Sonoma County nurses deliver on COVID-19 care as pandemic persists

These nurses represent their profession’s dedication to health care, despite the risks and obstacles of the pandemic.|


See our special coverage of heartwarming stories during the pandemic and recent wildfires here.

On his way to the emergency department at Santa Rosa Memorial Hospital, Chad Davis walks past a sign in the entranceway that states “Heroes work here.”

Many would say Davis and his health care colleagues are deserving of the accolade, particularly at a time when they are on the front lines of a pandemic.

Davis, however, holds himself to a higher standard of heroism. The former Marine cites as examples guys who jump on grenades to save their platoon, or firefighters who rush into burning buildings to save a child.

“I’ve met a couple of real heroes in my life,” Davis, 48, said.

A lead ER nurse at Memorial, Davis insists he’s just doing his job when it comes to caring for people possibly infected with a highly contagious and potentially fatal virus.

“That’s what we do,” he said.

The public is assuredly grateful for his work and that of all health care workers who daily confront COVID-19, sometimes at considerable risk to their own health. The pandemic has layered on additional challenges to an already demanding role, including for Davis and his colleagues in the emergency department. They wear protective suits, masks and face shields for entire shifts.

“It definitely changes everything,” said Grey Gardner, an emergency room nurse at Sutter Santa Rosa Regional Hospital. “Like wearing the PPE. It’s fatiguing. It just makes everything challenging.”

Nurses and doctors must also contend with the emotional toll of having to comfort frightened patients in the absence of friends or loved ones who are prevented from going inside treatment rooms because of pandemic restrictions.

“We do our best to sit and talk with patients, especially because they don’t have family present, for the most part,” Gardner said.

A nursing instructor at Sonoma State University and Santa Rosa Junior College, Gardner helped implement new COVID-19 protocols at Sutter to improve safety for its patients and staff.

The guidelines are designed to provide quick intervention for patients who are in respiratory distress while keeping staff safe in the process. Everything from using mechanized devices such as air purifying respirators and best practices for using personal protective gear is thought out well in advance.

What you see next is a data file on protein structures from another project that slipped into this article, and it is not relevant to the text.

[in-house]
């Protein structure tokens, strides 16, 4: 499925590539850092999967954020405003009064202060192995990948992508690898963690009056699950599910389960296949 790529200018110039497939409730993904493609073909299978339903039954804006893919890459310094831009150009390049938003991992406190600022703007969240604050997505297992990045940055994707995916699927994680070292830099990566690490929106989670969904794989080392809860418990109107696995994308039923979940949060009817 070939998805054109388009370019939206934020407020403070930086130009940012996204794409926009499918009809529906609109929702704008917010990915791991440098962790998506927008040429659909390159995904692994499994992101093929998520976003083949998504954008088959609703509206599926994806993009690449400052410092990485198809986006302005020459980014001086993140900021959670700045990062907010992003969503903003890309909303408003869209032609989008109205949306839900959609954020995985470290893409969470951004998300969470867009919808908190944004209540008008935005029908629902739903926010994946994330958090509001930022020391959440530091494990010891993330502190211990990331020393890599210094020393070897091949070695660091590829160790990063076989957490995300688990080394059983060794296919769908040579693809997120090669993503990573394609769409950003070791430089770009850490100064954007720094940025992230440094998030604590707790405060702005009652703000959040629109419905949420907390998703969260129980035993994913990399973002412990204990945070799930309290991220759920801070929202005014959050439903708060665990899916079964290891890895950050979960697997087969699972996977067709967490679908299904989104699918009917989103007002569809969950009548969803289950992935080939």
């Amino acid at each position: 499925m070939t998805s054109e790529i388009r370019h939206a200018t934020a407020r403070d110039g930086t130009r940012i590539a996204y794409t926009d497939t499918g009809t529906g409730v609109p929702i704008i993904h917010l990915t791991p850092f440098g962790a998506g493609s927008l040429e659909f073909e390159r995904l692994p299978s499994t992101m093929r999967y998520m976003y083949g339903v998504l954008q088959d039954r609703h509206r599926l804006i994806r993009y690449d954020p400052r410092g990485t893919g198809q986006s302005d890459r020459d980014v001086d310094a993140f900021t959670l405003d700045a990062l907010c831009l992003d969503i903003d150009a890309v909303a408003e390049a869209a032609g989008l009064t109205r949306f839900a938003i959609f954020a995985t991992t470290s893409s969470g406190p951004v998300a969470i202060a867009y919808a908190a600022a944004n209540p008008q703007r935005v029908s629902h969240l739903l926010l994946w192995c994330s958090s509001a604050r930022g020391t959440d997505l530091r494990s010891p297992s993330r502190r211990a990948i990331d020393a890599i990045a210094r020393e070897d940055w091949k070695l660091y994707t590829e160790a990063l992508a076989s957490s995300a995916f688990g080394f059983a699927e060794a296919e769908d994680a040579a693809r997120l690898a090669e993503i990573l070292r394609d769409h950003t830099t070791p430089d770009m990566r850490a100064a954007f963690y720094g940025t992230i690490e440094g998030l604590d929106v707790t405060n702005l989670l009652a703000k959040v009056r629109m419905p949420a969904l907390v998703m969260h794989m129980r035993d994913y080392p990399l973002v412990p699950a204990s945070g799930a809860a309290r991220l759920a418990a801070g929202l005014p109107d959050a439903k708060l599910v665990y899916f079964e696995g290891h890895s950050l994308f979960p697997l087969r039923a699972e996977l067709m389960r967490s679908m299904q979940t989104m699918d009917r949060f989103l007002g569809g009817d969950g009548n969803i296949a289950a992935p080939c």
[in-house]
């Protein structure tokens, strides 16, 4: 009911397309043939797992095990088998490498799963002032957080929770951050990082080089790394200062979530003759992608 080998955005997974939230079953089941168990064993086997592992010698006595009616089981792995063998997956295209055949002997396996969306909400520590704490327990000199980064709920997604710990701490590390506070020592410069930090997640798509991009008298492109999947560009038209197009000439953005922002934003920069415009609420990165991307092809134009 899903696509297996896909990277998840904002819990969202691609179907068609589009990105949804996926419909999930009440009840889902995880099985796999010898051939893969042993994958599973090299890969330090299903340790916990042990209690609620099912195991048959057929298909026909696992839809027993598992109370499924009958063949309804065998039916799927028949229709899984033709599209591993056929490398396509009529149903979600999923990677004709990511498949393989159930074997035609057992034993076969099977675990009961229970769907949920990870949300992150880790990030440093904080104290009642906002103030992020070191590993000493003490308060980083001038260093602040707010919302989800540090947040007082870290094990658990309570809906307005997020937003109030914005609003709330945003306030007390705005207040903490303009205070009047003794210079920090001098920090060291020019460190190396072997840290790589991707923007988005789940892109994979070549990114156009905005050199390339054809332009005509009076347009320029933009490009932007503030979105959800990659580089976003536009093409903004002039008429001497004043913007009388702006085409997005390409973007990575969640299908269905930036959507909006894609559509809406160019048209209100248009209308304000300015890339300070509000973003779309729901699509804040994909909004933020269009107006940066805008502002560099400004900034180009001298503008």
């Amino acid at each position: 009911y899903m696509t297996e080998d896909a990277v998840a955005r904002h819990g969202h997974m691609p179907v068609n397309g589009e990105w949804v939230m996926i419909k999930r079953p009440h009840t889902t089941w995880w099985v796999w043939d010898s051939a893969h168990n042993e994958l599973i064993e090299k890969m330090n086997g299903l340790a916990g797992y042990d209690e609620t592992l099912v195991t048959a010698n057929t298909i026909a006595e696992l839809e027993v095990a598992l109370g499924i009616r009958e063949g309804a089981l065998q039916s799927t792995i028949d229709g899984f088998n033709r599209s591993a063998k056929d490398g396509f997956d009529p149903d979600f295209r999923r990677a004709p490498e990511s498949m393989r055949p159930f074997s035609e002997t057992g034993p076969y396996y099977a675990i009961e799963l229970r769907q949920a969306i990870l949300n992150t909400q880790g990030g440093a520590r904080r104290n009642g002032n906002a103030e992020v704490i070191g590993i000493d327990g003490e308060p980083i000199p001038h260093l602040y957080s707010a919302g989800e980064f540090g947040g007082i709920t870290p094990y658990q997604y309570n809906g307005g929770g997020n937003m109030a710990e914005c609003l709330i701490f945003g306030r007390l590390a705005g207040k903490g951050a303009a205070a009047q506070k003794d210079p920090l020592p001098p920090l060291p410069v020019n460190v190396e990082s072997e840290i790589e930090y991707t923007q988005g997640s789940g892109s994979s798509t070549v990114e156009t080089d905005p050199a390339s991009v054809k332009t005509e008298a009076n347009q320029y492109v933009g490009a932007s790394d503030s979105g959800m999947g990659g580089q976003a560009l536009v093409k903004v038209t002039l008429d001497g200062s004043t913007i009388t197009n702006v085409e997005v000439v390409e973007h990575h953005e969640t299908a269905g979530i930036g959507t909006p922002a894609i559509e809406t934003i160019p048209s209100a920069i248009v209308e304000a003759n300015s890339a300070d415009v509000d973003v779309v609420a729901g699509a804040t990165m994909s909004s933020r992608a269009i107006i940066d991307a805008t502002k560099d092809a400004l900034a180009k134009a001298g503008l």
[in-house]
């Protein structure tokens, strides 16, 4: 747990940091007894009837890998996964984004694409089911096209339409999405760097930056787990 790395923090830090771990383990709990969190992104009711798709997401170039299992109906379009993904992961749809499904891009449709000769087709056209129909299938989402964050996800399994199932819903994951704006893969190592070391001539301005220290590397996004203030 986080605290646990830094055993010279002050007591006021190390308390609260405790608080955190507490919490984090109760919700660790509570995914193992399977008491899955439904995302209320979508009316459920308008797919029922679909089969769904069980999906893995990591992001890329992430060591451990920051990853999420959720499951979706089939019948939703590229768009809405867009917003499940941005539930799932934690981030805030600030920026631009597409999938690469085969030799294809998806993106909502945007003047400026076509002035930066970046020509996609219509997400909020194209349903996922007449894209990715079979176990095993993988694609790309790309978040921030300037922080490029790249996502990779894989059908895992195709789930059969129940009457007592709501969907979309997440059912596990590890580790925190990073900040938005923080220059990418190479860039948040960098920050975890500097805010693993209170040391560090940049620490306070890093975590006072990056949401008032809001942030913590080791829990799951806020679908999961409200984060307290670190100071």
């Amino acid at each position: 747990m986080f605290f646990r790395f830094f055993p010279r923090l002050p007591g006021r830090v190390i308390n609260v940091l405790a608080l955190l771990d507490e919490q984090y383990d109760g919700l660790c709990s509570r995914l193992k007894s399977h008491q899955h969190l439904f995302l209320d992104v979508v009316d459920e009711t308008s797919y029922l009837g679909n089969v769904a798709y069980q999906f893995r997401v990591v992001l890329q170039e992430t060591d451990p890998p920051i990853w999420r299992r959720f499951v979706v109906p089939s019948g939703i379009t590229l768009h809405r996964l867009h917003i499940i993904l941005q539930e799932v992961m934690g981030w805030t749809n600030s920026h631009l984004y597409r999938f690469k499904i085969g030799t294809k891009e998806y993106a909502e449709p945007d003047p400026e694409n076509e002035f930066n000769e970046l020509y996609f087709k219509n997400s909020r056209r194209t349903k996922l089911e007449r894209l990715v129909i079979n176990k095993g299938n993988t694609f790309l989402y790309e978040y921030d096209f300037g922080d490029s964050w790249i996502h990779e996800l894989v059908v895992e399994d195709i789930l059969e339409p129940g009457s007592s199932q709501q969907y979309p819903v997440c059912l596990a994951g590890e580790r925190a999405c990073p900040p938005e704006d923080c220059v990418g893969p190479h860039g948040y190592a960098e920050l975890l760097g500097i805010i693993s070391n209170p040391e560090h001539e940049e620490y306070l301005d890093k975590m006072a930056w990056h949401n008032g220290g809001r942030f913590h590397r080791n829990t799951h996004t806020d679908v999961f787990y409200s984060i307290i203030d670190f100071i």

“It’s going to sound goofy, but it really never seems scary,” Gardner said. “We’re all medical people, and we know how things get transmitted. We just wear our gear and do what we do.”

Davis and Gardner both have spouses who work in health care. Gardner’s wife, Noreen Nerio, is an ER nurse at Kaiser Permanente Santa Rosa Medical Center.

The couple, who have 5-year-old twins, stick to an after-work routine that predates the pandemic. When they get home they disrobe in the garage and put their clothes in the washer. Then it’s off to the shower and fresh clothes before family time.

Talking with the kids about the pandemic is probably the hardest aspect of the times we are living in, Gardner said.

“They hear everything, so they ask questions and they wonder why they can’t play with their kids,” he said.

Davis has worked at Memorial since 2003. His wife, Michelle Davis, is a hospice nurse. The couple have three adult children and two young grandchildren.

Davis described an uptick in the number of depressed and anxious patients he sees in the emergency department since the onset of the pandemic in March. The elderly, he said, are particularly vulnerable to feelings of isolation and fear.

“It’s been difficult for patients who can’t have family around,” he said.

Years from now, Gardner predicts he will look back on the pandemic as a time of teamwork at Sutter, and more broadly, when people came together to help their communities.

Davis is looking forward to getting back to the day-to-day activities he enjoyed prior to stay-at-home orders, such as going to church or gathering for social events.

For now, he relishes being able to take off his mask at the end of a 12-hour shift.

“That feels good,” he said.

Even masked heroes need a break every now and again.


See our special coverage of heartwarming stories during the pandemic and recent wildfires here.

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